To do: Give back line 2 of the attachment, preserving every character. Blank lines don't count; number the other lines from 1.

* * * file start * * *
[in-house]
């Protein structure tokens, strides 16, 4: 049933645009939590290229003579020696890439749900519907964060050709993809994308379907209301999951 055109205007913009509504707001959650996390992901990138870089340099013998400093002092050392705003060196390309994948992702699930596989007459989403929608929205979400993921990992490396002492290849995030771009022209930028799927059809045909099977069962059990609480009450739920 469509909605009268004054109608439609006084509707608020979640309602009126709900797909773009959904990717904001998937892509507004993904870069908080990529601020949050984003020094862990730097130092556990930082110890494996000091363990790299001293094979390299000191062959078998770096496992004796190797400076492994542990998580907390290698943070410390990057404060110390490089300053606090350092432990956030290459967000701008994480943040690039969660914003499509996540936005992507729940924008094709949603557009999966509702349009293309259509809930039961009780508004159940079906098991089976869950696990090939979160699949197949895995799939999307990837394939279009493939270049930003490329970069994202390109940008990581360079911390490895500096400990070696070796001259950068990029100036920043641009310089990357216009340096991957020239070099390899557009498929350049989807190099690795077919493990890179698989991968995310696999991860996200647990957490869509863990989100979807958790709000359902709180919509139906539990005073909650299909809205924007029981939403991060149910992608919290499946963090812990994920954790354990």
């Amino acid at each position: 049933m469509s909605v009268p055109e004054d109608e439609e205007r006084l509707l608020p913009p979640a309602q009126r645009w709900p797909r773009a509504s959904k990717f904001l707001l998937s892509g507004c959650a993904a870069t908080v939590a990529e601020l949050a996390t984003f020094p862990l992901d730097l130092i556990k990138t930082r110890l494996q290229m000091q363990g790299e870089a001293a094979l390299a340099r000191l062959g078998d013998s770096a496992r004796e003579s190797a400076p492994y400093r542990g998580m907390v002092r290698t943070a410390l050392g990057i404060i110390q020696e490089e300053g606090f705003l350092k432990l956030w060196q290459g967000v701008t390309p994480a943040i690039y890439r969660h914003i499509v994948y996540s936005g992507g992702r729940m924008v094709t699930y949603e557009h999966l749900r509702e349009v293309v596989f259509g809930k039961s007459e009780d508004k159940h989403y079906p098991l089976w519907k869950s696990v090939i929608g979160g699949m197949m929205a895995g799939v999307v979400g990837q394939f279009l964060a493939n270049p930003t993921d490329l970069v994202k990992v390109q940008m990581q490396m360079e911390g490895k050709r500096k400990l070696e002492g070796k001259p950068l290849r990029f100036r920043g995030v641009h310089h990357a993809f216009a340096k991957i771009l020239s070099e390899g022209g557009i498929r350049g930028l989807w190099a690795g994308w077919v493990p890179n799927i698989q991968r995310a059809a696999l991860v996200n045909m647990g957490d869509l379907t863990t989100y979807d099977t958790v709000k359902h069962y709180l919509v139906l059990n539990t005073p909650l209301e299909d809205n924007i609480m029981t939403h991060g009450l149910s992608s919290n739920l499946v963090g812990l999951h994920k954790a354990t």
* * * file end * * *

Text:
């Protein structure tokens, strides 16, 4: 049933645009939590290229003579020696890439749900519907964060050709993809994308379907209301999951 055109205007913009509504707001959650996390992901990138870089340099013998400093002092050392705003060196390309994948992702699930596989007459989403929608929205979400993921990992490396002492290849995030771009022209930028799927059809045909099977069962059990609480009450739920 469509909605009268004054109608439609006084509707608020979640309602009126709900797909773009959904990717904001998937892509507004993904870069908080990529601020949050984003020094862990730097130092556990930082110890494996000091363990790299001293094979390299000191062959078998770096496992004796190797400076492994542990998580907390290698943070410390990057404060110390490089300053606090350092432990956030290459967000701008994480943040690039969660914003499509996540936005992507729940924008094709949603557009999966509702349009293309259509809930039961009780508004159940079906098991089976869950696990090939979160699949197949895995799939999307990837394939279009493939270049930003490329970069994202390109940008990581360079911390490895500096400990070696070796001259950068990029100036920043641009310089990357216009340096991957020239070099390899557009498929350049989807190099690795077919493990890179698989991968995310696999991860996200647990957490869509863990989100979807958790709000359902709180919509139906539990005073909650299909809205924007029981939403991060149910992608919290499946963090812990994920954790354990």